More MS news articles for June 2001

Influenza vaccination in MS

Absence of T-cell response against white matter proteins

Neurology 2001;56:938-943
© 2001 American Academy of Neurology

N.F. Moriabadi, MD;, S. Niewiesk, DVM;, N. Kruse, PhD;, S. Jung, MD;, B. Weissbrich, MD;, V. ter Meulen, MD;, K.V. Toyka, MD; and P. Rieckmann, MD

From the Clinical Research Unit for Multiple Sclerosis and Neuroimmunology, Department of Neurology (Drs. Moribadi, Jung, Toyka, and Rieckmann), and Institute of Virology and Immunobiology (Drs. Niewiesk, Weissbrich, and ter Meulen), Julius-Maximilians-Universität, Würzburg, Germany.

Address correspondence and reprint requests to Dr. Neville F. Moriabadi, Department of Neurology, University of Regensburg, Universitätsstr. 84, D-93053 Regensburg, Germany; e-mail:


Natural infections bear the risk of triggering MS bouts, whereas epidemiologic studies have not delineated an increased risk for disease activity after influenza virus vaccination.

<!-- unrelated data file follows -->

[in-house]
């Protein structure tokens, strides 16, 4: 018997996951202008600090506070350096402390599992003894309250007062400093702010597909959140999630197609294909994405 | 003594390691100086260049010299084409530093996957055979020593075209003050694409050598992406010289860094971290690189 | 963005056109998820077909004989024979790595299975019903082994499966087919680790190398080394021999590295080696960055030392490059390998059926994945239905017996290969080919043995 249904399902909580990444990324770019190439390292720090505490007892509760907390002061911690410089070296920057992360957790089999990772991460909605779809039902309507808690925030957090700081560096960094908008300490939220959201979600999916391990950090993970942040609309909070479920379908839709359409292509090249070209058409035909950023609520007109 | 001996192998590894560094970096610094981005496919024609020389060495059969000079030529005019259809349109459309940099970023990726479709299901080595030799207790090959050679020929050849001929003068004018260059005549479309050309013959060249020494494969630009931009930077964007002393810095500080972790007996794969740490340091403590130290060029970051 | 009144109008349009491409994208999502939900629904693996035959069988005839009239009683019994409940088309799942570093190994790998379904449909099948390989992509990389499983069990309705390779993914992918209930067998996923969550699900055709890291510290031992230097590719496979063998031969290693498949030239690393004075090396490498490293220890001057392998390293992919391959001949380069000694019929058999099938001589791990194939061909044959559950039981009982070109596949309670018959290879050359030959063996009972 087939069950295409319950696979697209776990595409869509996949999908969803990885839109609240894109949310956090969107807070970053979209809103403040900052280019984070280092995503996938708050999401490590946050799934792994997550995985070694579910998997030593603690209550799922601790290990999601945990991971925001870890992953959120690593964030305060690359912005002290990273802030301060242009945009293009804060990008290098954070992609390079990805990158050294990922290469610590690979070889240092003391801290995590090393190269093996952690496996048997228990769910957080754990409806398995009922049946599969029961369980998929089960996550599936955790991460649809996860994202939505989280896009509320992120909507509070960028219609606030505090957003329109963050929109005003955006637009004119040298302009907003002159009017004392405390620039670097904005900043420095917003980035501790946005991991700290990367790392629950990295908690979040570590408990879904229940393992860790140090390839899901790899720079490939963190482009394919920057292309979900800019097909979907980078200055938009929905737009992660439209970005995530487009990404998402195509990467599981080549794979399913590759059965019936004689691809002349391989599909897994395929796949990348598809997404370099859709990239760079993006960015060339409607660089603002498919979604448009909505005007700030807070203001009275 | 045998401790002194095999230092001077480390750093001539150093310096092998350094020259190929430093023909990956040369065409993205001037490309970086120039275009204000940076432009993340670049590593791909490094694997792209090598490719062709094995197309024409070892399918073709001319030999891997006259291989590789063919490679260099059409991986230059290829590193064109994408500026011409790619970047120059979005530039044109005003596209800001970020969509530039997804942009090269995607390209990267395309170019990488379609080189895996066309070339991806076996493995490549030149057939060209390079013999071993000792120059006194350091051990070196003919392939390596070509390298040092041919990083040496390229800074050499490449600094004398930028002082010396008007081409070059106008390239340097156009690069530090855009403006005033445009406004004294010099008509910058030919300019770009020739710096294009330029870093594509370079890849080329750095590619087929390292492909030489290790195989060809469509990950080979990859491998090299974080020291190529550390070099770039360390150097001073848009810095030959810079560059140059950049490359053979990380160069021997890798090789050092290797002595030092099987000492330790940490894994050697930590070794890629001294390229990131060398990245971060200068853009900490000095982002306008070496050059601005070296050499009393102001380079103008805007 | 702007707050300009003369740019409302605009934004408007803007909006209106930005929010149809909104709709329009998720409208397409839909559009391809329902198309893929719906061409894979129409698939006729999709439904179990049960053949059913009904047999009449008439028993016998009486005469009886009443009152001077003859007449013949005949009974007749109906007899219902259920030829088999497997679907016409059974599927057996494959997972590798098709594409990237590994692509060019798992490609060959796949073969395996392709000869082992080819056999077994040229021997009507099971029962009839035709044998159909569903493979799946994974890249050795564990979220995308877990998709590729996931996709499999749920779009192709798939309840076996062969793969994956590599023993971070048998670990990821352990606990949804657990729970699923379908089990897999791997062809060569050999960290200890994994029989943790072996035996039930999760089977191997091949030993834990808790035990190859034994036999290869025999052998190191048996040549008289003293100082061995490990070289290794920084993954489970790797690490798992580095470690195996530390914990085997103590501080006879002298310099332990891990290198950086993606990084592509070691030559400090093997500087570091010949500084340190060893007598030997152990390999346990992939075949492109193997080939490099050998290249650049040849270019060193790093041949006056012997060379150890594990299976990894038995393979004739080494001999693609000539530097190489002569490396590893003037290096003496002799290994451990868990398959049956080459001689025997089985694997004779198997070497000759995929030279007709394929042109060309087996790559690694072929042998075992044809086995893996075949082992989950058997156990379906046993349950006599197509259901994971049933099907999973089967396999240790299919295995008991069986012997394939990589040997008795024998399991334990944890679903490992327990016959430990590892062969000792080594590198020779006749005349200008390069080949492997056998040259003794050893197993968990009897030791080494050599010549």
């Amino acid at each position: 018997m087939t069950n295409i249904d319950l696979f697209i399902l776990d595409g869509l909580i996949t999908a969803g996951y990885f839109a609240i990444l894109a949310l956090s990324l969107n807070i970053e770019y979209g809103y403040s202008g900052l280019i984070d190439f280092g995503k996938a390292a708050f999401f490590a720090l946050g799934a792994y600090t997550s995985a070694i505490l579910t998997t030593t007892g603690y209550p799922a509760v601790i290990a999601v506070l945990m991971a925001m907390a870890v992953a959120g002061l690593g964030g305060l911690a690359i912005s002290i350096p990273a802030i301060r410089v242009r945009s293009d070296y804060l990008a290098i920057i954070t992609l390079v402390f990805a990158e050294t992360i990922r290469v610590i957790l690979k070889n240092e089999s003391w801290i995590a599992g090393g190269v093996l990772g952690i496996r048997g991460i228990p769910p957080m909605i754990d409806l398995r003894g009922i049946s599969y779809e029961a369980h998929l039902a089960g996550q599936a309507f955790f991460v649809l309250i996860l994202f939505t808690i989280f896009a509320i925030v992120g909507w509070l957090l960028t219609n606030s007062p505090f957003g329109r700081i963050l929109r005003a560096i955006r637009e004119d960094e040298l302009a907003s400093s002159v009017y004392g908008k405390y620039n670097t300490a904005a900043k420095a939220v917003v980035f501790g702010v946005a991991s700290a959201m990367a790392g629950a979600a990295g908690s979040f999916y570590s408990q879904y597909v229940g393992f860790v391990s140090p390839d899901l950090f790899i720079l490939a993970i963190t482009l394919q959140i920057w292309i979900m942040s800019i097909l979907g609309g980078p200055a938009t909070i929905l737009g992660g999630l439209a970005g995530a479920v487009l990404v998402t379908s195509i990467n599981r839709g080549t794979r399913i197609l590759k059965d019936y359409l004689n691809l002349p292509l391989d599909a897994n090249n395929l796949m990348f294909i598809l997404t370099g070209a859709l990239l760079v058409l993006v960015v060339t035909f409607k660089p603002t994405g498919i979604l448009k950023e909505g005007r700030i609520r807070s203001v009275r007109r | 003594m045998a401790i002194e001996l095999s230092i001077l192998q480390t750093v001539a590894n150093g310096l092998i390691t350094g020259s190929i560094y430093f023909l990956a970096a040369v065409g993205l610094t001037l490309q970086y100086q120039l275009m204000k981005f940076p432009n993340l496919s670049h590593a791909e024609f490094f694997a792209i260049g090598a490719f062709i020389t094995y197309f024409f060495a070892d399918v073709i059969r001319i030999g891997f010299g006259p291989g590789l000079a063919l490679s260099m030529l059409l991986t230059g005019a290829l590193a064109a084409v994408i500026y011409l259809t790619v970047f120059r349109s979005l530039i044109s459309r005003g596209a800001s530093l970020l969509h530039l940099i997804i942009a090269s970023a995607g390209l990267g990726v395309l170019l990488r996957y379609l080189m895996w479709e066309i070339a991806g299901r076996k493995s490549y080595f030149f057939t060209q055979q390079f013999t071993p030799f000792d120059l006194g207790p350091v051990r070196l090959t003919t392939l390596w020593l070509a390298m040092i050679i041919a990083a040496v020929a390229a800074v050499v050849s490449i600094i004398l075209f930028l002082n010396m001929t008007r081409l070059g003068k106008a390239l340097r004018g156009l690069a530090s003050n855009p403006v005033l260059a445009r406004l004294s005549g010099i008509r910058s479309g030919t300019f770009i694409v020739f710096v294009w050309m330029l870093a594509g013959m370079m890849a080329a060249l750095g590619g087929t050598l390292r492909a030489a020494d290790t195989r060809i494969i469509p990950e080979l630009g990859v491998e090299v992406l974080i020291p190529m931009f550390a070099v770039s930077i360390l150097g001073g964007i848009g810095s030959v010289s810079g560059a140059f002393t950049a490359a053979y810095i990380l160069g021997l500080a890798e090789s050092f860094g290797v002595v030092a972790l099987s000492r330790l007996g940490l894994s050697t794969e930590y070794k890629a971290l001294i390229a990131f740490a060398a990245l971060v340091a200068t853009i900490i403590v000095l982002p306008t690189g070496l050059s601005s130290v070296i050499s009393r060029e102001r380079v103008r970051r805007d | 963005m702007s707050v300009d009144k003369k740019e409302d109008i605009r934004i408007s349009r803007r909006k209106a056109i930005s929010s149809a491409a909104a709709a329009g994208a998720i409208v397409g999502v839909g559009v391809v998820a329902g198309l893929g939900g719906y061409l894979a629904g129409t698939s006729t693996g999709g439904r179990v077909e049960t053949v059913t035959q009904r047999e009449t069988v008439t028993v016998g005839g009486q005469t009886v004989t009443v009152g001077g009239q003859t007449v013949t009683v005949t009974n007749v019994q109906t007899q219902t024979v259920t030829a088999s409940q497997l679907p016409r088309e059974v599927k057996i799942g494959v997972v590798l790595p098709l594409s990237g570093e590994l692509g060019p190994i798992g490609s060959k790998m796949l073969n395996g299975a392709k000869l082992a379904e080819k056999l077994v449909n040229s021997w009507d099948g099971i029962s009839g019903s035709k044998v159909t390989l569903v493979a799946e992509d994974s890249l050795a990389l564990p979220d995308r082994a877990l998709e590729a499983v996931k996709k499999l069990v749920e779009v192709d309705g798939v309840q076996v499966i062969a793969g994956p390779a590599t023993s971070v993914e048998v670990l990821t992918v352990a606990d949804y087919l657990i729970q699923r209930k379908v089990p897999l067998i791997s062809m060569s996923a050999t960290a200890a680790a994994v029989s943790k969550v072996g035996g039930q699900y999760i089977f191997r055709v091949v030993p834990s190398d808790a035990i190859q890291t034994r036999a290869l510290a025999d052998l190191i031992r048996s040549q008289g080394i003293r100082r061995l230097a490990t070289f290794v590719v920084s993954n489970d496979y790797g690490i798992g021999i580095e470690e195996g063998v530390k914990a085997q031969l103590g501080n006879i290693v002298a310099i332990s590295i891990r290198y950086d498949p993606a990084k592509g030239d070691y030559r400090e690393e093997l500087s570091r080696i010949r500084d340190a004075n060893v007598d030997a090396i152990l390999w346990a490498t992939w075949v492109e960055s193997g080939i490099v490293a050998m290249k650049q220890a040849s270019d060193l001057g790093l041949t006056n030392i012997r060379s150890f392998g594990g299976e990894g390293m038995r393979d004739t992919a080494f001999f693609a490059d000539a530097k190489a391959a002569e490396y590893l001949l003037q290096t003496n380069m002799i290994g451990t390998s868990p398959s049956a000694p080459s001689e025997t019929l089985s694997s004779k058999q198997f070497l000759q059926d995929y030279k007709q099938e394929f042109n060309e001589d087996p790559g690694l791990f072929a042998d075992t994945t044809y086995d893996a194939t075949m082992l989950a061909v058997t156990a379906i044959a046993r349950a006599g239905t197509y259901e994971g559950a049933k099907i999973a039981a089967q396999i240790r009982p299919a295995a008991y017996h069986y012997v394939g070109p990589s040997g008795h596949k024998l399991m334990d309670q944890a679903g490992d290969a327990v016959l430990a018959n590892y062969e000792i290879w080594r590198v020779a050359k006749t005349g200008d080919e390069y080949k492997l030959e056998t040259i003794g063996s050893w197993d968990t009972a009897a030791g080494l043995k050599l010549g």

To examine influenza A virus–specific and myelin protein–reactive T-cell frequencies by interferon gamma (IFN)–enzyme-linked immunospot and the response of these cells by IFN-reverse transcription (RT) PCR after immunization and any incidental upper respiratory tract infection (URI) in 12 patients with MS (seven with a relapsing-remitting course; five with a secondary progressive course; Kurtzke Expanded Disability Status Scale [EDSS] score from 1.0 to 6.5, without immunosuppressive treatment) and 28 healthy volunteers.


A cellular immune response against influenza A virus was mounted in both populations at 2 weeks after vaccination. Patients with MS showed a higher relative increase (p = 0.008) than controls with respect to the number of influenza-specific T cells. Mean antibody responses against influenza A virus were increased in both populations after 2 weeks (p < 0.01). Despite these virus-specific reactions, no increase in T-cell frequencies responsive to human myelin basic protein (MBP) or recombinant human myelin oligodendrocyte protein (MOG) was observed after immunization, arguing against a general immune stimulation by influenza vaccination. In contrast, MBP-specific T-cell responses became detectable in several individuals after febrile infection.


These data support the clinical observations that influenza vaccination is effective and safe in patients with MS with respect to cellular immunoreactivity against two main CNS myelin proteins.